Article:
AIM: To report on the outcomes of a pilot feasibility study of a structured self-management diabetes education programme targeting HbA1c .
METHODS: We conducted a two-arm, individually randomized, pilot superiority trial for adults with intellectual disability and Type 2 diabetes mellitus. A total of 66 adults with disabilities across the UK met the eligibility criteria. Of these, 39 agreed to participate and were randomly assigned to either the DESMOND-ID programme (n = 19) or a control group (n = 20). The programme consisted of seven weekly educational sessions. The primary outcome was HbA1c level, and secondary outcomes included BMI, diabetes illness perceptions, severity of diabetes, quality of life, and attendance rates.
RESULTS: This study found that the DESMOND-ID programme was feasible to deliver. With reasonable adjustments, the participants could be recruited successfully, and could provide consent, complete the outcome measures, be randomized to the groups and attend most of the sessions, with minimal loss to follow-up. The fixed-effects model, the interaction between occasion (time) and condition, showed statistically significant results (0.05 level) for HbA1c ; however, the CI was large.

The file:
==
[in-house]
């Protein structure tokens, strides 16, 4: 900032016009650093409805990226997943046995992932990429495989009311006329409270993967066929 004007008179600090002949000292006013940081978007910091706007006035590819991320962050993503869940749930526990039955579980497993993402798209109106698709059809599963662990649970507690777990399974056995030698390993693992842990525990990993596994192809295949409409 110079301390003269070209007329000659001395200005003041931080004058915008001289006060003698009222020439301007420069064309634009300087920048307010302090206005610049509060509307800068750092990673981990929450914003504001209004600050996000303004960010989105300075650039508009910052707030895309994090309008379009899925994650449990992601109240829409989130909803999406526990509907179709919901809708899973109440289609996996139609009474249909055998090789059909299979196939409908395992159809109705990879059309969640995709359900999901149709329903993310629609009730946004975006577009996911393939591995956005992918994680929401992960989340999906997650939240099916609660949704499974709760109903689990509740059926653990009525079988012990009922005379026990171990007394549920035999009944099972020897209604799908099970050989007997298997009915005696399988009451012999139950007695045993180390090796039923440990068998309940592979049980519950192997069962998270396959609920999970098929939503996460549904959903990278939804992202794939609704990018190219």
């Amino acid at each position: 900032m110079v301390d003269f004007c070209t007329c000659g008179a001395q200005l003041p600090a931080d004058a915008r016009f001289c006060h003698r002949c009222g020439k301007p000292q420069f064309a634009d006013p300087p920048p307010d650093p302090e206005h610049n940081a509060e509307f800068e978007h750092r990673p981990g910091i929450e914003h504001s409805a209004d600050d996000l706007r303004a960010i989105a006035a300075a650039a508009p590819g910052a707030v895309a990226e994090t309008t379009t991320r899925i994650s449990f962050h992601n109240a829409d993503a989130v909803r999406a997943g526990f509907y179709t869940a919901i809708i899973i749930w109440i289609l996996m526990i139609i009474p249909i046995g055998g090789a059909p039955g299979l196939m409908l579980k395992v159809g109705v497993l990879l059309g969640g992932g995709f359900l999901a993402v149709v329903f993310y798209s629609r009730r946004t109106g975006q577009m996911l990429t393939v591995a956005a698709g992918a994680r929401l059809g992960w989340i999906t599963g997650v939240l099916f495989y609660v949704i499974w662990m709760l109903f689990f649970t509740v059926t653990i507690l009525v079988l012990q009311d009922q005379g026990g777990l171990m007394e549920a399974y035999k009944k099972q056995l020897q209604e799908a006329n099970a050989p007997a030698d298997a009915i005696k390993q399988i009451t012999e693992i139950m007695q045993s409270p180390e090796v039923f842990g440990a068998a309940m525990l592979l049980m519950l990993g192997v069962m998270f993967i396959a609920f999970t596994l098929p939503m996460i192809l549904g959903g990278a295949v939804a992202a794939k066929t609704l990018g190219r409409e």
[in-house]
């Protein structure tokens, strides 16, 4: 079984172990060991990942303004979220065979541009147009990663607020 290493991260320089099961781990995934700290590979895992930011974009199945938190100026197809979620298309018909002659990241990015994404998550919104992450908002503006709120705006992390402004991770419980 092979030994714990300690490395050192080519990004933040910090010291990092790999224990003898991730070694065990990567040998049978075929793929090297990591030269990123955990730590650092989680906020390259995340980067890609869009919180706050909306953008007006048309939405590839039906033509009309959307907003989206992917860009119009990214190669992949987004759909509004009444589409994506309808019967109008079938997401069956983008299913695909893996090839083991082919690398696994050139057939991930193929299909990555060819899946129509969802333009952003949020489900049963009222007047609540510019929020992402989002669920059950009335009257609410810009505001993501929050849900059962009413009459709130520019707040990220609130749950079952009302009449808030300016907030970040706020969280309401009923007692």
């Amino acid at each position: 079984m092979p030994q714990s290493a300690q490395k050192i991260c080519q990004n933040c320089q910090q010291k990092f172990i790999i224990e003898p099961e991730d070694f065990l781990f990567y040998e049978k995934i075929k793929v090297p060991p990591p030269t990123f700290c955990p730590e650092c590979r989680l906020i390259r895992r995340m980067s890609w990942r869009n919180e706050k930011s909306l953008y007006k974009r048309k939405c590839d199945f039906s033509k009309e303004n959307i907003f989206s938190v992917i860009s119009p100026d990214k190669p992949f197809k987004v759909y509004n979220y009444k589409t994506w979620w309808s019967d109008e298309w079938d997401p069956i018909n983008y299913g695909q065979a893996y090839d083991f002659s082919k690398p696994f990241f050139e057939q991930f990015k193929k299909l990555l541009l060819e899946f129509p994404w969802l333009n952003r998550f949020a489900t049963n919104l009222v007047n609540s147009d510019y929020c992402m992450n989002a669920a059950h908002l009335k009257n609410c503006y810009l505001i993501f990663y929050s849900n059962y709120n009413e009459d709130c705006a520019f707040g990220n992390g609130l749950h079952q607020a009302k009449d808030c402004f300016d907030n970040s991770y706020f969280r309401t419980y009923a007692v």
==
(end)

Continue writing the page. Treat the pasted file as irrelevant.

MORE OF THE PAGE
CONCLUSION: This is the first published study to adapt and pilot a national structured self-management diabetes education programme for adults with intellectual disability. This study shows it is possible to identify, recruit, consent and randomize adults with intellectual disabilities to an intervention or control group. Internationally, the results of this pilot are promising, demonstrating that a multi-session education programme is acceptable and feasible to deliver. Its effectiveness should be further tested in an adequately powered trial.
- Journal Article